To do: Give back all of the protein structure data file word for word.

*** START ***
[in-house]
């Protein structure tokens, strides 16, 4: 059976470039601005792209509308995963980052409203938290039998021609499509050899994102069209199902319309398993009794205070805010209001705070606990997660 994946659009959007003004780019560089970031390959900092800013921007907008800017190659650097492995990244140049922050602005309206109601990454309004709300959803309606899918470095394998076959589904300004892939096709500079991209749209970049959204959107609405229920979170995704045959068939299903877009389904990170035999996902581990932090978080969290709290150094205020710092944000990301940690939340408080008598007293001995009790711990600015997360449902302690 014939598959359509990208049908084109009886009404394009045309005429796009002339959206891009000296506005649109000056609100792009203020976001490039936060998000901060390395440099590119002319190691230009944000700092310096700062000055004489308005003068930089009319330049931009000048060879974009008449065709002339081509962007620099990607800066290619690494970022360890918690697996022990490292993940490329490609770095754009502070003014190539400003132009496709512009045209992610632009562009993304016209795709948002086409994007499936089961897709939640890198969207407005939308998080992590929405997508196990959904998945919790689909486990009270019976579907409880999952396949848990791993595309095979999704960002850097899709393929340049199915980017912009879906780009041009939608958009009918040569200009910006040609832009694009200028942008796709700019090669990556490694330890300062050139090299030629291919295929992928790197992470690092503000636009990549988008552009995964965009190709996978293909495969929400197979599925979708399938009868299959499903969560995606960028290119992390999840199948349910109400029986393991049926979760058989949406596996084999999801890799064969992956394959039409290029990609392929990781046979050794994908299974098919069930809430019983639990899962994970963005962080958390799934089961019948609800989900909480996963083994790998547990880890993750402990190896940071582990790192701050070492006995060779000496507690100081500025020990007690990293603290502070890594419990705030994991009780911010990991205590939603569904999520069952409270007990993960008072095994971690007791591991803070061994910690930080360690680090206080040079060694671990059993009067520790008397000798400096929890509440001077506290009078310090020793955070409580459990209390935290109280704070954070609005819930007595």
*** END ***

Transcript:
[in-house]
């Protein structure tokens, strides 16, 4: 059976470039601005792209509308995963980052409203938290039998021609499509050899994102069209199902319309398993009794205070805010209001705070606990997660 994946659009959007003004780019560089970031390959900092800013921007907008800017190659650097492995990244140049922050602005309206109601990454309004709300959803309606899918470095394998076959589904300004892939096709500079991209749209970049959204959107609405229920979170995704045959068939299903877009389904990170035999996902581990932090978080969290709290150094205020710092944000990301940690939340408080008598007293001995009790711990600015997360449902302690 014939598959359509990208049908084109009886009404394009045309005429796009002339959206891009000296506005649109000056609100792009203020976001490039936060998000901060390395440099590119002319190691230009944000700092310096700062000055004489308005003068930089009319330049931009000048060879974009008449065709002339081509962007620099990607800066290619690494970022360890918690697996022990490292993940490329490609770095754009502070003014190539400003132009496709512009045209992610632009562009993304016209795709948002086409994007499936089961897709939640890198969207407005939308998080992590929405997508196990959904998945919790689909486990009270019976579907409880999952396949848990791993595309095979999704960002850097899709393929340049199915980017912009879906780009041009939608958009009918040569200009910006040609832009694009200028942008796709700019090669990556490694330890300062050139090299030629291919295929992928790197992470690092503000636009990549988008552009995964965009190709996978293909495969929400197979599925979708399938009868299959499903969560995606960028290119992390999840199948349910109400029986393991049926979760058989949406596996084999999801890799064969992956394959039409290029990609392929990781046979050794994908299974098919069930809430019983639990899962994970963005962080958390799934089961019948609800989900909480996963083994790998547990880890993750402990190896940071582990790192701050070492006995060779000496507690100081500025020990007690990293603290502070890594419990705030994991009780911010990991205590939603569904999520069952409270007990993960008072095994971690007791591991803070061994910690930080360690680090206080040079060694671990059993009067520790008397000798400096929890509440001077506290009078310090020793955070409580459990209390935290109280704070954070609005819930007595």